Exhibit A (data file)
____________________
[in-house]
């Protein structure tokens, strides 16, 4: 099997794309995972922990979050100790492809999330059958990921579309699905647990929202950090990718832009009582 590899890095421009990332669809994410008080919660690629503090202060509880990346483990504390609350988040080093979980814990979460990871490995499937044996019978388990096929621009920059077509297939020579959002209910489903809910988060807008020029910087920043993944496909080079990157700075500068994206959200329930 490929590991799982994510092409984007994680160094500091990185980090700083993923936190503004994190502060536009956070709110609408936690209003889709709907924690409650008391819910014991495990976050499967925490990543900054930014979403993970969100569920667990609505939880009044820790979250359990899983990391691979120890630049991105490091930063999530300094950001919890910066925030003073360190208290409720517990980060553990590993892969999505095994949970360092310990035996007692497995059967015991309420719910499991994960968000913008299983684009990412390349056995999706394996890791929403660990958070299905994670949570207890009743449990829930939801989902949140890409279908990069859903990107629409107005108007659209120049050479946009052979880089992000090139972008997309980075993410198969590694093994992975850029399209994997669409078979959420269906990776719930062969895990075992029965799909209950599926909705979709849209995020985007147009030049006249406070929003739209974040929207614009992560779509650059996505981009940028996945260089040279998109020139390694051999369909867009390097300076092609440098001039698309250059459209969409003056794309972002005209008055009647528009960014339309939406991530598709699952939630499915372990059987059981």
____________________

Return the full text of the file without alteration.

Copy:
[in-house]
């Protein structure tokens, strides 16, 4: 099997794309995972922990979050100790492809999330059958990921579309699905647990929202950090990718832009009582 590899890095421009990332669809994410008080919660690629503090202060509880990346483990504390609350988040080093979980814990979460990871490995499937044996019978388990096929621009920059077509297939020579959002209910489903809910988060807008020029910087920043993944496909080079990157700075500068994206959200329930 490929590991799982994510092409984007994680160094500091990185980090700083993923936190503004994190502060536009956070709110609408936690209003889709709907924690409650008391819910014991495990976050499967925490990543900054930014979403993970969100569920667990609505939880009044820790979250359990899983990391691979120890630049991105490091930063999530300094950001919890910066925030003073360190208290409720517990980060553990590993892969999505095994949970360092310990035996007692497995059967015991309420719910499991994960968000913008299983684009990412390349056995999706394996890791929403660990958070299905994670949570207890009743449990829930939801989902949140890409279908990069859903990107629409107005108007659209120049050479946009052979880089992000090139972008997309980075993410198969590694093994992975850029399209994997669409078979959420269906990776719930062969895990075992029965799909209950599926909705979709849209995020985007147009030049006249406070929003739209974040929207614009992560779509650059996505981009940028996945260089040279998109020139390694051999369909867009390097300076092609440098001039698309250059459209969409003056794309972002005209008055009647528009960014339309939406991530598709699952939630499915372990059987059981």